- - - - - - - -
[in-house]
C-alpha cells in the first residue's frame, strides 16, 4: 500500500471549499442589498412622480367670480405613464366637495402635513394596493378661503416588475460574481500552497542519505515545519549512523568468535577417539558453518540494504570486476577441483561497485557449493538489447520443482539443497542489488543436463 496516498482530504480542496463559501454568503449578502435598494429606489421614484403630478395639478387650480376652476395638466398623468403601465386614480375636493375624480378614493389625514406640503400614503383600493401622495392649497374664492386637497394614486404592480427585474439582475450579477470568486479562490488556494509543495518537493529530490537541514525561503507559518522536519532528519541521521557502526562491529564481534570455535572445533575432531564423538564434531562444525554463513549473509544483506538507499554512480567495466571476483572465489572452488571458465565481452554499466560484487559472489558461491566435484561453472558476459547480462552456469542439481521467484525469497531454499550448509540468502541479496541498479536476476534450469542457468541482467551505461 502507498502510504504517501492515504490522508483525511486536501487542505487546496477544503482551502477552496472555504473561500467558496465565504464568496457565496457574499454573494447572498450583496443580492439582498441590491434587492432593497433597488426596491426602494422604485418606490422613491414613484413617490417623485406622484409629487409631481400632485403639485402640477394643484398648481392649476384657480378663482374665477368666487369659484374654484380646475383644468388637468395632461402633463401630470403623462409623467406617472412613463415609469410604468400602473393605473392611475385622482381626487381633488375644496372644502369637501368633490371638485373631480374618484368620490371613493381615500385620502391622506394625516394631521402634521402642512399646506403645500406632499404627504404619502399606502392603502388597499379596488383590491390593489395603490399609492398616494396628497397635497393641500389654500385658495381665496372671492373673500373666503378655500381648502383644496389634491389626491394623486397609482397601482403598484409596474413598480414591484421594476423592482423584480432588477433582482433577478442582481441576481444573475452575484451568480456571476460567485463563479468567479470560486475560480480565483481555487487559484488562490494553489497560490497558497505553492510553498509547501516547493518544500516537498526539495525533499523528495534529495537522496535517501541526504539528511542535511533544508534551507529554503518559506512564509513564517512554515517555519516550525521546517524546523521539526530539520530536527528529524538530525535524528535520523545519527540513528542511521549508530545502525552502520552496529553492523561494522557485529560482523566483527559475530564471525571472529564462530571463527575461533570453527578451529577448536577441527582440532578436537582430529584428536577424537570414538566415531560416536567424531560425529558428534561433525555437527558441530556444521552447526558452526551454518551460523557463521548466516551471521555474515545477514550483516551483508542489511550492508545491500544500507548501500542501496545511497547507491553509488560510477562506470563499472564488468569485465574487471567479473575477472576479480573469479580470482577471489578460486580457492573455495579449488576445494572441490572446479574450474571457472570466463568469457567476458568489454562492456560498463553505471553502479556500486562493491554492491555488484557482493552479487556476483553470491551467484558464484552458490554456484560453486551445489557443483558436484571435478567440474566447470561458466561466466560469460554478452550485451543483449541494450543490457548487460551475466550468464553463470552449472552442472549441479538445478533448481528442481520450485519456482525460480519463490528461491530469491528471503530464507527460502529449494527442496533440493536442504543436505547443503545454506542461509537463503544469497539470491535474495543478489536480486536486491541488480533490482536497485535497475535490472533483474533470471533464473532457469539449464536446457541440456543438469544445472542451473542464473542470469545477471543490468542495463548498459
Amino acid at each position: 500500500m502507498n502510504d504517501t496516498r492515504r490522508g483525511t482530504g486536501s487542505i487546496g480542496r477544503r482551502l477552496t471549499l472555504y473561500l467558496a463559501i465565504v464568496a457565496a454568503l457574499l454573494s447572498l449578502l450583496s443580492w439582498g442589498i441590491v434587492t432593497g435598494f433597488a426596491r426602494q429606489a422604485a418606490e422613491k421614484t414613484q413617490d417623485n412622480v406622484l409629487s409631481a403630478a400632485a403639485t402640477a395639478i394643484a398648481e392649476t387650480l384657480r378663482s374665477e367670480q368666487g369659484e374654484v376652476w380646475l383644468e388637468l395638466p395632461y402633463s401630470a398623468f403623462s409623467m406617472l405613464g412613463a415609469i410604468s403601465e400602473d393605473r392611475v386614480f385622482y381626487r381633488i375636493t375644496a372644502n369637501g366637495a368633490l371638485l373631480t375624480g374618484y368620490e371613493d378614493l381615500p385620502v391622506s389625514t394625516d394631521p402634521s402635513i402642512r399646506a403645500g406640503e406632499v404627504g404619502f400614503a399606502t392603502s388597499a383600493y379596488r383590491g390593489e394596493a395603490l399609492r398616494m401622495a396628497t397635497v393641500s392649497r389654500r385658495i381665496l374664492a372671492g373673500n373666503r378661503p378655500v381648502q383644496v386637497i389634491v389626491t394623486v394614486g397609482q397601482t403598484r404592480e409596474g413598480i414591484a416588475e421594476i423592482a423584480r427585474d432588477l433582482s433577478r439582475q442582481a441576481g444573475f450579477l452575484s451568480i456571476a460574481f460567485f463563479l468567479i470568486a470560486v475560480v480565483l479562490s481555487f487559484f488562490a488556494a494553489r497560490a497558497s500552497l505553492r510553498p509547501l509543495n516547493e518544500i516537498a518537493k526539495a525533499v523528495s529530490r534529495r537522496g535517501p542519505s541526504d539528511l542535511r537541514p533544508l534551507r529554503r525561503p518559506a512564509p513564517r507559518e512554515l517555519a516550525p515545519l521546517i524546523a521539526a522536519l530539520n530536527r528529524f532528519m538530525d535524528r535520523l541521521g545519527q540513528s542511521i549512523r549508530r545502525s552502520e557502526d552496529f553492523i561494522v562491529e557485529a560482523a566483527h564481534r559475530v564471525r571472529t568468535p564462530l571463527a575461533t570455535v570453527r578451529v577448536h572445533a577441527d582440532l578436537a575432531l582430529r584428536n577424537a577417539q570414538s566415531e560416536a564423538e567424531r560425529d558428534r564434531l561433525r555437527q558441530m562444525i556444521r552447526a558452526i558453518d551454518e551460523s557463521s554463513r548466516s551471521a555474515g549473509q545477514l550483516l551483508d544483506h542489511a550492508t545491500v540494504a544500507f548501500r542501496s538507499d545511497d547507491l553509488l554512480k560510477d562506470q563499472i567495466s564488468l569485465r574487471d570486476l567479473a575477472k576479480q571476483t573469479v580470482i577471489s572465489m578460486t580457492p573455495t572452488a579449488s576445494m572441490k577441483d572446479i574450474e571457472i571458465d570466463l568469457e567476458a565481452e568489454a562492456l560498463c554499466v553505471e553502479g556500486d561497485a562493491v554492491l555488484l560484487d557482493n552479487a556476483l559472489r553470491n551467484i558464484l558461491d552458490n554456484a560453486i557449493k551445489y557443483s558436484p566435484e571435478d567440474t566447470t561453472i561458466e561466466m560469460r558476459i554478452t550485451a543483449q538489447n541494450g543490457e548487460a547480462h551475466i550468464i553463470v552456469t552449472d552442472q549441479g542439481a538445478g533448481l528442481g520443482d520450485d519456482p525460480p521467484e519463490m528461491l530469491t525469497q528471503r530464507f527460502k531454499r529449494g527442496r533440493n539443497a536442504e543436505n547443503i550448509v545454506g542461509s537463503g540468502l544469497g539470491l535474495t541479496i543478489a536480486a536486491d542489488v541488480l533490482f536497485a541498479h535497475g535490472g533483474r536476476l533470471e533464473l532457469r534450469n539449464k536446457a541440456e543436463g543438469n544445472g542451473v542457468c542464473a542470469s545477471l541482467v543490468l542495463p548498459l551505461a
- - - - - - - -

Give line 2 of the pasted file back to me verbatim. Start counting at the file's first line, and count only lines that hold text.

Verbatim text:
C-alpha cells in the first residue's frame, strides 16, 4: 500500500471549499442589498412622480367670480405613464366637495402635513394596493378661503416588475460574481500552497542519505515545519549512523568468535577417539558453518540494504570486476577441483561497485557449493538489447520443482539443497542489488543436463 496516498482530504480542496463559501454568503449578502435598494429606489421614484403630478395639478387650480376652476395638466398623468403601465386614480375636493375624480378614493389625514406640503400614503383600493401622495392649497374664492386637497394614486404592480427585474439582475450579477470568486479562490488556494509543495518537493529530490537541514525561503507559518522536519532528519541521521557502526562491529564481534570455535572445533575432531564423538564434531562444525554463513549473509544483506538507499554512480567495466571476483572465489572452488571458465565481452554499466560484487559472489558461491566435484561453472558476459547480462552456469542439481521467484525469497531454499550448509540468502541479496541498479536476476534450469542457468541482467551505461 502507498502510504504517501492515504490522508483525511486536501487542505487546496477544503482551502477552496472555504473561500467558496465565504464568496457565496457574499454573494447572498450583496443580492439582498441590491434587492432593497433597488426596491426602494422604485418606490422613491414613484413617490417623485406622484409629487409631481400632485403639485402640477394643484398648481392649476384657480378663482374665477368666487369659484374654484380646475383644468388637468395632461402633463401630470403623462409623467406617472412613463415609469410604468400602473393605473392611475385622482381626487381633488375644496372644502369637501368633490371638485373631480374618484368620490371613493381615500385620502391622506394625516394631521402634521402642512399646506403645500406632499404627504404619502399606502392603502388597499379596488383590491390593489395603490399609492398616494396628497397635497393641500389654500385658495381665496372671492373673500373666503378655500381648502383644496389634491389626491394623486397609482397601482403598484409596474413598480414591484421594476423592482423584480432588477433582482433577478442582481441576481444573475452575484451568480456571476460567485463563479468567479470560486475560480480565483481555487487559484488562490494553489497560490497558497505553492510553498509547501516547493518544500516537498526539495525533499523528495534529495537522496535517501541526504539528511542535511533544508534551507529554503518559506512564509513564517512554515517555519516550525521546517524546523521539526530539520530536527528529524538530525535524528535520523545519527540513528542511521549508530545502525552502520552496529553492523561494522557485529560482523566483527559475530564471525571472529564462530571463527575461533570453527578451529577448536577441527582440532578436537582430529584428536577424537570414538566415531560416536567424531560425529558428534561433525555437527558441530556444521552447526558452526551454518551460523557463521548466516551471521555474515545477514550483516551483508542489511550492508545491500544500507548501500542501496545511497547507491553509488560510477562506470563499472564488468569485465574487471567479473575477472576479480573469479580470482577471489578460486580457492573455495579449488576445494572441490572446479574450474571457472570466463568469457567476458568489454562492456560498463553505471553502479556500486562493491554492491555488484557482493552479487556476483553470491551467484558464484552458490554456484560453486551445489557443483558436484571435478567440474566447470561458466561466466560469460554478452550485451543483449541494450543490457548487460551475466550468464553463470552449472552442472549441479538445478533448481528442481520450485519456482525460480519463490528461491530469491528471503530464507527460502529449494527442496533440493536442504543436505547443503545454506542461509537463503544469497539470491535474495543478489536480486536486491541488480533490482536497485535497475535490472533483474533470471533464473532457469539449464536446457541440456543438469544445472542451473542464473542470469545477471543490468542495463548498459